Software for spatially-explicit simulation of forest dynamics

NCI mortality

This behavior features a maximum survival rate that is adjusted using a set of factors of your choice. You can choose any combination you wish. In particular, this has several ways to implement the the effects of neighbor competitiveness to influence survival rates ("NCI" stands for neighborhood competition index).

Trees killed by this behavior will have a mortality reason code of "natural".

Parameters for this behavior

Parameter nameDescription
NCI Max Survival Probability (0-1)The maximum probability of survival, as a value between 0 and 1.
NCI Parameter Period (years)If your parameters are for a period other than one year, the length of time (in years) of that period.

How it works

For a tree, the annual probability of survival is the maximum survival probability times any of a possible set of factors affecting survival:

Prob. Survival = Max Survival * [Size Effects] * [Shading Effects] * [Crowding Effects] * [Damage Effects] * [Precipitation Effects] * [Temperature Effects] * [Nitrogen Effects] * [Infection Effects]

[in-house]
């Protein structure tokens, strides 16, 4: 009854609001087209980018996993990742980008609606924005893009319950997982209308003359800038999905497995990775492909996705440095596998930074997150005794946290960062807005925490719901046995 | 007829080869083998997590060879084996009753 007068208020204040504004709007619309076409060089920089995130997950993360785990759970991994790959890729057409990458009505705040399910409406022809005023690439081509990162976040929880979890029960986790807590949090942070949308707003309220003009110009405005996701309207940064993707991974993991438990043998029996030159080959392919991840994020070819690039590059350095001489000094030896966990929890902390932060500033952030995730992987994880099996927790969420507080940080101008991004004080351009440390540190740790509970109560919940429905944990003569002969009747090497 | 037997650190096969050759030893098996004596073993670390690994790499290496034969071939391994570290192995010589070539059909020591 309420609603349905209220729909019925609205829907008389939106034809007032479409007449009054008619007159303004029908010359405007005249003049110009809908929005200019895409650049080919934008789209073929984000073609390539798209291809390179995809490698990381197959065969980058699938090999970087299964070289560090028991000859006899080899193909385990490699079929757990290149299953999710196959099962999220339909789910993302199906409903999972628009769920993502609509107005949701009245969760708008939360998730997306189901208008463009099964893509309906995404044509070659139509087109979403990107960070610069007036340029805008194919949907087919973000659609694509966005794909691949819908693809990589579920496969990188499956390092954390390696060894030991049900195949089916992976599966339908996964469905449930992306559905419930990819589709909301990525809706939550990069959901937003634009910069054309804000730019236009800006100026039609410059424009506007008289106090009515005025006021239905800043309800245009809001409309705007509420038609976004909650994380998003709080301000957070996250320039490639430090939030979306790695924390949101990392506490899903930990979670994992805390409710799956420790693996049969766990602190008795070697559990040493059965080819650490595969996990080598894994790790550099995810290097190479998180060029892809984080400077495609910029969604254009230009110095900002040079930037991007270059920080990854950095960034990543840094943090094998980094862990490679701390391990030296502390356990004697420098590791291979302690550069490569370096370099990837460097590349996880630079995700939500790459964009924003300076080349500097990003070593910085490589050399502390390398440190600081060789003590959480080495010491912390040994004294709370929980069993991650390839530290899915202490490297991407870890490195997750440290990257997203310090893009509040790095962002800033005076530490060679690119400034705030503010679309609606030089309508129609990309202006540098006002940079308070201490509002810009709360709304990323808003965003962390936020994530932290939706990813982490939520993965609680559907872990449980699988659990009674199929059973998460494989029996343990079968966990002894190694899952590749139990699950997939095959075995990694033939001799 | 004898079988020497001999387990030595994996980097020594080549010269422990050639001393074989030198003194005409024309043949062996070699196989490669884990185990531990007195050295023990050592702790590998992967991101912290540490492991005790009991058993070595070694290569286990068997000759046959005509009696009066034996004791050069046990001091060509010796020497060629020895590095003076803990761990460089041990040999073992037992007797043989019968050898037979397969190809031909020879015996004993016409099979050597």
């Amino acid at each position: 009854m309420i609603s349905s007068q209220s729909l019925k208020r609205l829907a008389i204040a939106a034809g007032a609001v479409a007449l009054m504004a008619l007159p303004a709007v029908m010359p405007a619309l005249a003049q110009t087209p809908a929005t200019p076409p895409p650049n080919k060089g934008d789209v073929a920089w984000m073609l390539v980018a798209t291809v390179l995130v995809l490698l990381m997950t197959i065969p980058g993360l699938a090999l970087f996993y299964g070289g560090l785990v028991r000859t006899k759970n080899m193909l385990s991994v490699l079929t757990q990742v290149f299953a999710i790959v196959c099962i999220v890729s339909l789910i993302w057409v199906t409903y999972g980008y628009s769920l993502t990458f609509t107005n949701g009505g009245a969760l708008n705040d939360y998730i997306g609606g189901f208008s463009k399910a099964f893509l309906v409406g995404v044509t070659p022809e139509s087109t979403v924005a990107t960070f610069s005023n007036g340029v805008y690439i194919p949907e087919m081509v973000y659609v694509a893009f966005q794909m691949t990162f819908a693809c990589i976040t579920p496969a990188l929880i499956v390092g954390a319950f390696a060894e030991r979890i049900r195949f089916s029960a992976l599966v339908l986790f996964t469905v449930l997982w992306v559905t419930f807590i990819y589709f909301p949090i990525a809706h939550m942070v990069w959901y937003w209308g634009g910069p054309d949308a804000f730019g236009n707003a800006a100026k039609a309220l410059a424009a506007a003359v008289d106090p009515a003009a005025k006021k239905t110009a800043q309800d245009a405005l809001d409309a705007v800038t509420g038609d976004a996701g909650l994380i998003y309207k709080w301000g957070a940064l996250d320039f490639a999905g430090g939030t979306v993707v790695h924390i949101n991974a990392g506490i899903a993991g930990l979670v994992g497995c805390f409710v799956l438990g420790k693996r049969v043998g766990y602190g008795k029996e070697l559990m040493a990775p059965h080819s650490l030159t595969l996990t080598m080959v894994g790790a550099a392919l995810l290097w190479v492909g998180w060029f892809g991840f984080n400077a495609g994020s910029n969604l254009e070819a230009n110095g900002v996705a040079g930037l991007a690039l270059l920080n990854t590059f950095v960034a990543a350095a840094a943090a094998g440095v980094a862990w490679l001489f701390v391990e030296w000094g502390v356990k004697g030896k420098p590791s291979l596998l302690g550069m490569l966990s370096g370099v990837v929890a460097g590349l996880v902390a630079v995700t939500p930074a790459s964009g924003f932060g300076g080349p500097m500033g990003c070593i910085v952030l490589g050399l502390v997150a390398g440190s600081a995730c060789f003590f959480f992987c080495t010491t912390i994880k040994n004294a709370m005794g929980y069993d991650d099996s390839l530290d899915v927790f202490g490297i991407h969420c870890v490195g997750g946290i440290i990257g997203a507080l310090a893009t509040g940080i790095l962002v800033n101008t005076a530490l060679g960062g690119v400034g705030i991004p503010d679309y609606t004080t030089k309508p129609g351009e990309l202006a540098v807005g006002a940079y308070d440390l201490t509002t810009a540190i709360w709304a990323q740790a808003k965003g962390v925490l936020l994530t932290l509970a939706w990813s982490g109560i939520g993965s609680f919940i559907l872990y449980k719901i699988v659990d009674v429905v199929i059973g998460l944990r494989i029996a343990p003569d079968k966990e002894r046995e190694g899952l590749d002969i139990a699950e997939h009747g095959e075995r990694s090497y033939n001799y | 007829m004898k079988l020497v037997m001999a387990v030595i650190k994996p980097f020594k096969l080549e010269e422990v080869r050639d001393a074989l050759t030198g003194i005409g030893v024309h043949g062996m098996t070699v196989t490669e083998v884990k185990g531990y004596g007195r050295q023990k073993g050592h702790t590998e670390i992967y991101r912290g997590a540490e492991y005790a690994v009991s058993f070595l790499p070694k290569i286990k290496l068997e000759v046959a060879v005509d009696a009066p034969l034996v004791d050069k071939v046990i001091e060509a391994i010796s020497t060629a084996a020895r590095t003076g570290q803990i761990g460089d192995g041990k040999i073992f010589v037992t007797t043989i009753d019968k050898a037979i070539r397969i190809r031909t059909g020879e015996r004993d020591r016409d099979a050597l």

Max Survival is the NCI Max Survival Probability (0-1) parameter. You can have an effect in each category (or none at all) which acts to reduce the maximum survival rate. Each of these effects is a value between 0 and 1.

Parameters are not always analyzed on an annual basis. If this is the case, use the NCI Parameter Period (years) parameter to specify the length of time in years that your parameters are based on. This behavior will adjust each tree's survival probability to an appropriate timestep length. Note that this will apply to all effects added as well; parameters for all effects should be for the same time period.

Effects choices:

The survival probability as calculated above is an annual probability. For multi-year timesteps, the timestep probability is APX, where AP is the annual probability and X is the number of years per timestep. Once a tree's timestep survival probability has been calculated, it is compared to a random number to determine whether the tree lives or dies.

How to apply it

This behavior can be applied to seedlings, saplings, and adults of any species. (Some effects have limitations on application to juveniles - check individual effects documentation.)